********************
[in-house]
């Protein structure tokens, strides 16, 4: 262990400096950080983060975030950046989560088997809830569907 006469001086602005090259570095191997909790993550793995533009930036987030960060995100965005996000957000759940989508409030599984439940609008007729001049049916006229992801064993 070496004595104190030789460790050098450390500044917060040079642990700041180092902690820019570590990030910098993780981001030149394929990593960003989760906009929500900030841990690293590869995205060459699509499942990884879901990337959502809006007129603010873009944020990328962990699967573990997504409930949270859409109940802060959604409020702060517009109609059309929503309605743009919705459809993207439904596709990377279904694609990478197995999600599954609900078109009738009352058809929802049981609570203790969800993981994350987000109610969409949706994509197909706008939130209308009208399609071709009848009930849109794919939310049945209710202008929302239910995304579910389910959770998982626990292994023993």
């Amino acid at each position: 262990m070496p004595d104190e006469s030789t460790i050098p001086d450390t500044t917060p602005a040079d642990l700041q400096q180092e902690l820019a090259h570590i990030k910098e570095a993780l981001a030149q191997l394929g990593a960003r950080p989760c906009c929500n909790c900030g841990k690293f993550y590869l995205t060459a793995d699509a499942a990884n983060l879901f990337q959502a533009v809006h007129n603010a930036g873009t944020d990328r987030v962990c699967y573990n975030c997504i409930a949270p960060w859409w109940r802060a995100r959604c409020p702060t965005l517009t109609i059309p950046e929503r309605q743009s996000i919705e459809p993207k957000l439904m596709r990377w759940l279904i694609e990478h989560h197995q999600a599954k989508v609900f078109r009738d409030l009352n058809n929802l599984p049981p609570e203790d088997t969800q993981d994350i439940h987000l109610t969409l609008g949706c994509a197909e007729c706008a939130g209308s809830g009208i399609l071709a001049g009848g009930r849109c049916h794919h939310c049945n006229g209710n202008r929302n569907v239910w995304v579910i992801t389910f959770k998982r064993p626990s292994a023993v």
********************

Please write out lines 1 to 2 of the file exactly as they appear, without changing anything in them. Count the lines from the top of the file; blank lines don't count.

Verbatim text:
[in-house]
């Protein structure tokens, strides 16, 4: 262990400096950080983060975030950046989560088997809830569907 006469001086602005090259570095191997909790993550793995533009930036987030960060995100965005996000957000759940989508409030599984439940609008007729001049049916006229992801064993 070496004595104190030789460790050098450390500044917060040079642990700041180092902690820019570590990030910098993780981001030149394929990593960003989760906009929500900030841990690293590869995205060459699509499942990884879901990337959502809006007129603010873009944020990328962990699967573990997504409930949270859409109940802060959604409020702060517009109609059309929503309605743009919705459809993207439904596709990377279904694609990478197995999600599954609900078109009738009352058809929802049981609570203790969800993981994350987000109610969409949706994509197909706008939130209308009208399609071709009848009930849109794919939310049945209710202008929302239910995304579910389910959770998982626990292994023993």